Corridors of Freedom, a vision of a city that works for its people

Johannesburg skyline. (Supplied)

Johannesburg skyline. (Supplied)

The Corridors of freedom is a bold, far-reaching plan designed to redress lifestyle inequalities, improve the quality of life of all and add valuable hours to the days of commuters, who currently spend many waking hours in transit to and from work.

In line with the Johannesburg 2040 Growth and Development Strategy, the vision sees the racially divided suburbs of the apartheid era brought closer to commerce hubs through improved transport infrastructure and expanded public transport systems, as well as the creation of affordable high-density housing and mixed use developments within these corridors, and the development of infrastructure and services designed to improve the quality of life of citizens. 

The Corridors of Freedom vision sees residents and citizens of Johannesburg from all walks of life enjoying more time with their families, participating in healthy outdoor activities, and having the ability to “live, work, stay and play” within smaller geographic areas or with far less travel time. The vision includes an emphasis on public safety and a cleaner, greener environment that encourages walking and cycling as an alternative to motorised transport. 

The City notes that millions of Joburgers rise before dawn to catch a train, taxi or bus to work, with research indicating that a large proportion of Gauteng residents spend more than 20% of their monthly income on transport. Not only does this impact on earnings, it also causes the social fabric of families to suffer, because parents are forced to be absent as a result of travelling to and from work at times when their children are preparing for school, doing homework and eating evening meals. 

Expanding reliable, affordable and safe transport systems and increasing the availability of affordable accommodation in well-located and well-managed developments closer to commercial centres, as well as enhancing the public facilities available to residents, is part of our work to improve the quality of life for millions of City residents.

In his 2013 State of the City Address, Mayor Mpho Parks Tau introduced the Corridors of Freedom concept, describing it as “the launch of one of the largest public transportation development programmes in the history of South Africa”.

Having pioneered the first Bus Rapid Transit system in Rea Vaya, the City is now taking transit-orientated development a step forward, with a view to forever changing the urban landscape of Johannesburg and eradicating the legacy of apartheid spatial planning. 

“Over time we will drastically reduce the need for private vehicles as the City progressively moves towards an effective public transport system, cycling lanes and pedestrian walkways,” he said.

Progress on rolling out the Corridors of Freedom is well underway, says the City, with residents from Sandton and Alexandra through to Soweto expressing their satisfaction with the Rea Vaya services’ comfort, safety and convenience.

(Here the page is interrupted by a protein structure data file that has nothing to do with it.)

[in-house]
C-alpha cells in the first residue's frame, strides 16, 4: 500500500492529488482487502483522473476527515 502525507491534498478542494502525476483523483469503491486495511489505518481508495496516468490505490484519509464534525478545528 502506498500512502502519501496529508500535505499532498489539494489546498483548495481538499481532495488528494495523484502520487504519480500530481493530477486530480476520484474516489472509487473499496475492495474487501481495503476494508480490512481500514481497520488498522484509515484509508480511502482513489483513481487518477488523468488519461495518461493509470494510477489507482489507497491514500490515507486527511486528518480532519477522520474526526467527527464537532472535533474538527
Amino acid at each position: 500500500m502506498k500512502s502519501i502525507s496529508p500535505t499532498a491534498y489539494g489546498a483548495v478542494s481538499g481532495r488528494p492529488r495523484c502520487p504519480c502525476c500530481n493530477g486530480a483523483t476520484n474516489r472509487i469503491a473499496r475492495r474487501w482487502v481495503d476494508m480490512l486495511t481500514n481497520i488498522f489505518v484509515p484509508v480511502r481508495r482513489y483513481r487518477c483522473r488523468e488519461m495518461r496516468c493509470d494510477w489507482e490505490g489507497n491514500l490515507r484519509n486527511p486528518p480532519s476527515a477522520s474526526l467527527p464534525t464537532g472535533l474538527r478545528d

In his State of the City Address 2014, Tau stated: “Through the Corridors of Freedom, we have initiated bold steps towards a comprehensive transformation of our spatial destiny, and a break from our apartheid past of spatial, social and racial segregation; a past premised on prejudice and division.” 

“This is a City at work to reverse a legacy of social engineering based on exclusion and apartheid; to create a spatially integrated City and undo the process of urban sprawl, through the provision of high-density housing along well-planned transport corridors. This is a City at work creating a safe environment through pro-active initiatives to address crime, grime and lawlessness.”

Finance MMC Geoffrey Makhubo said in his Budget Speech 2014: “To attain this vision, the City is committed to concentrating capital funding and a range of interventions over the medium to long term in the Corridors of Freedom, including: Infrastructure networks — R2.6-billion will be spent on the Rea Vaya construction on the Louis Botha Corridor, safe neighbourhoods designed for cycling and walking, mixed use developments that will stimulate economic activity and create opportunities for emerging entrepreneurs, diverse accommodation types and tenure options — R225-million will be spent over the next three years in housing projects within the Corridors; and integrated access to a range of social amenities including parks, public spaces, libraries, social halls and clinics.” The key to the strategy is the creation of an integrated environment, the MMC said. 

For example, in Westbury, on the Empire/Perth Corridor, interventions will include:

  • Upgrading of the Union Stadium Precinct which includes the stadium, multipurpose buildings, a park and various sports facilities;
  • Upgrading of the Westbury Clinic into a state of the art facility, offering comprehensive primary healthcare services; 
  • Upgrading and redevelopment of three parks to create safe community open spaces;
  • Safe pedestrian crossing at the Westbury Station for school children. The pedestrian crossing will create a vital link between Westbury and adjoining areas with job opportunities;
  • Upgrading of the Westbury Library; and
  • Construction of cycle and walkways along Kretchmar, Dowling and Steytler Streets to create safe and interconnected movement and links with surrounding areas.

In the medium term to 2016, targeted areas include:

  • Soweto to the Central Business District (CBD) along Perth and Empire Road
  • CBD to Alexandra
  • Alexandra to Sandton
  • Turfontein node
  • Mining Belt

In the long term to 2040, the targeted development areas include:

  • Sandton/Randburg to Diepsloot
  • Alexandra to Ivory Park

This article has been paid for by the City of Johannesburg. Contents and pictures were supplied and signed off by City of Johannesburg.



blog comments powered by Disqus